Select Series: Kitchen Pots, Bakers, & Serving Vessels
Every potter has certain common forms in their repertoire–think bowls and mugs. But the kitchen is home to various less-common pots-from muffin pans and juicers, to batter bowls and salt shakers–that are great fun for the potter to investigate. Part of the Ceramic Arts Select Series, this book showcases pots used for...(Scroll down for more.)
$14.97 — $19.97
Softcover | 90 Pages
Order code B163 | ISBN 978-1-57498-382-1
…prepping, cooking, and presenting food. Each edition of the Ceramic Arts Select Series focuses on a group of related forms and presents some of the best examples of how contemporary artists are exploring, innovating, and celebrating those forms.
In Kitchen Pots, Bakers & Serving Vessels, you’ll find nineteen easy-to-follow, step-by-step projects. The artists share not only the process but also the functional considerations taken in the planning stages. You’ll discover how to make a baking dish just the right size to fit lasagna noodles, and how to match the curves on a mortar & pestle for maximum crushing surface. It is these details that separate the pots people want to use from the pots that sit in the cupboard. You’ll also learn how to design pots that enhance the dining experience by presenting food beautifully. A nice mingling of the “how to” and the “why to” for some of pottery’s less common forms, this book is a welcome addition to any ceramic library.
Square Baking Dishes by Mike Baum
Mike Baum wanted to make his lasagna bakers the perfect size for lasagna noodles. So he alters a thrown ring into a square and adds a thrown foot with a spiral in the center to tie the thrown look together in the piece. In chapter one, he shares his process.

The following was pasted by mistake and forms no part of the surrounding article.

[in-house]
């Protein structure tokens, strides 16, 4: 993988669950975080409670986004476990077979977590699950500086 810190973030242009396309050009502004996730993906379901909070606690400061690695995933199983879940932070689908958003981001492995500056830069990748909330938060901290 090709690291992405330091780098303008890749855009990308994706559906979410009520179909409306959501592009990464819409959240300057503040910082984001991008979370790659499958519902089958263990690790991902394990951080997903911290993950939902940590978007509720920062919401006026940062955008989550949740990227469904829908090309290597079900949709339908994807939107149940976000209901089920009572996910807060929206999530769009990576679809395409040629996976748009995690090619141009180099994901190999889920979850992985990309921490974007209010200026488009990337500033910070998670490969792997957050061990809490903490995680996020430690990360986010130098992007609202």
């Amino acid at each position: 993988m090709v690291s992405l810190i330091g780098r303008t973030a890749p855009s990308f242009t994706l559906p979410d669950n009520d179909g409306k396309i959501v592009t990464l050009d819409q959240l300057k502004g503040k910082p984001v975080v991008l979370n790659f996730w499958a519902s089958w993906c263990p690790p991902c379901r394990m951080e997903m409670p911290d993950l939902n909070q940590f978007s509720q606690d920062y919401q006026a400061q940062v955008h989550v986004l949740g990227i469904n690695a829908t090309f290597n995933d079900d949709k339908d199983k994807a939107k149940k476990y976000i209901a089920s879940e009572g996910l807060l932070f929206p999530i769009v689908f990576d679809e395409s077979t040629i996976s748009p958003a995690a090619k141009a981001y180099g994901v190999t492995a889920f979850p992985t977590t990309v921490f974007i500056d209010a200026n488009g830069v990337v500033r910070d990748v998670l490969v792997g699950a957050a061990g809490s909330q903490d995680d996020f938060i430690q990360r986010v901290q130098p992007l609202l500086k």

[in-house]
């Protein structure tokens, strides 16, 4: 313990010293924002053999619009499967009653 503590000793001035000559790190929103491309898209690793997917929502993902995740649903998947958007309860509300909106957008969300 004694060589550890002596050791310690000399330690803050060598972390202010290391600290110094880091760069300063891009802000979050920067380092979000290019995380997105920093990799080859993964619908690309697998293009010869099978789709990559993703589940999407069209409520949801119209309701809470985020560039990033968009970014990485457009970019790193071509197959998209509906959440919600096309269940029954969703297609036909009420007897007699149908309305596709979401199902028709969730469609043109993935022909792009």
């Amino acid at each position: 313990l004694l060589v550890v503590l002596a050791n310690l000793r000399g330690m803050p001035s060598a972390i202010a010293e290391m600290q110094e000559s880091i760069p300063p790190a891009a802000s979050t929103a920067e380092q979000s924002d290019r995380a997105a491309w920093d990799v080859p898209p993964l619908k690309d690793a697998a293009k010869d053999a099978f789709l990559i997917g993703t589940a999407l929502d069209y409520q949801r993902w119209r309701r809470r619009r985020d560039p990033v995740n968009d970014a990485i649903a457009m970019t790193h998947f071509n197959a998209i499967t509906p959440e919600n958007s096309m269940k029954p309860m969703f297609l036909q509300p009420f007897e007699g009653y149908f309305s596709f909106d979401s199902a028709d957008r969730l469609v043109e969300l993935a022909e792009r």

Flare-Handled Bakers by Emily Donahoe
Muffin Pan by Sumi von Dassow
Making a muffin pan with clay is a complicated process, but as Sumi von Dassow explains, it is also fun, good practice, and a customer attention getter! She shares her process with all the important details such as how to measure the cups to make them all the right size.
Batter Bowl by Courtney Long
Using pots to tell stories is a lot of fun. It can be even more fun to not only tell a story ON the form, but to work the form right into the narrative. That’s just what Courtney Long does with her spouted batter bowls with a puffy cloud-shaped handle and playful slip decoration.
Multipart Citrus Juicer by Gwendolyn Yoppolo
Tackling kitchen gadgets that are less common than the average cup or bowl creates nice challenges for potters. There are a lot of details to consider when making a juicer. Gwendolyn Yoppolo covers them all in this great project for a multi-part juicer!
Spice Grinder by Paul Linhares
Like the juicer, a spice grinder is one of those kitchen gadgets that has a lot of details that must be considered if it is going to function properly. Paul Linhares figured out all the important details and shares them here!
Hollow-Rim Tray by Mark Cole
Beginnings and endings on pots are important to the success of the piece. Mark Cole wanted to make pots with substantial rims as a focal point, but he also wanted them to be lightweight enough to function well. His solution: to make the rims hollow inside. Learn his double-walled forming process here!